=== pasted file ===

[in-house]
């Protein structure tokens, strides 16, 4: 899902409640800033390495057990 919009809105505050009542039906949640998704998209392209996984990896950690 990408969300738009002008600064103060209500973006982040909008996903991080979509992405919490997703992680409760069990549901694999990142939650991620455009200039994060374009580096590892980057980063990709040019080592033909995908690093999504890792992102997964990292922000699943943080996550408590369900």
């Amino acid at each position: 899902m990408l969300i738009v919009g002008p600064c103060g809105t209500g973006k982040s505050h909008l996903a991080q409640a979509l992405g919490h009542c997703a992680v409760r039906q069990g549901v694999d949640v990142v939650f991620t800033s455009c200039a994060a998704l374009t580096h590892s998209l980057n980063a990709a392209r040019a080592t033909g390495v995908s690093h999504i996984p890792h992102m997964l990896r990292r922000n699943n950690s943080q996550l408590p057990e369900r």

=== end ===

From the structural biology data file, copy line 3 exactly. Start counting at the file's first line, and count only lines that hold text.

């Amino acid at each position: 899902m990408l969300i738009v919009g002008p600064c103060g809105t209500g973006k982040s505050h909008l996903a991080q409640a979509l992405g919490h009542c997703a992680v409760r039906q069990g549901v694999d949640v990142v939650f991620t800033s455009c200039a994060a998704l374009t580096h590892s998209l980057n980063a990709a392209r040019a080592t033909g390495v995908s690093h999504i996984p890792h992102m997964l990896r990292r922000n699943n950690s943080q996550l408590p057990e369900r």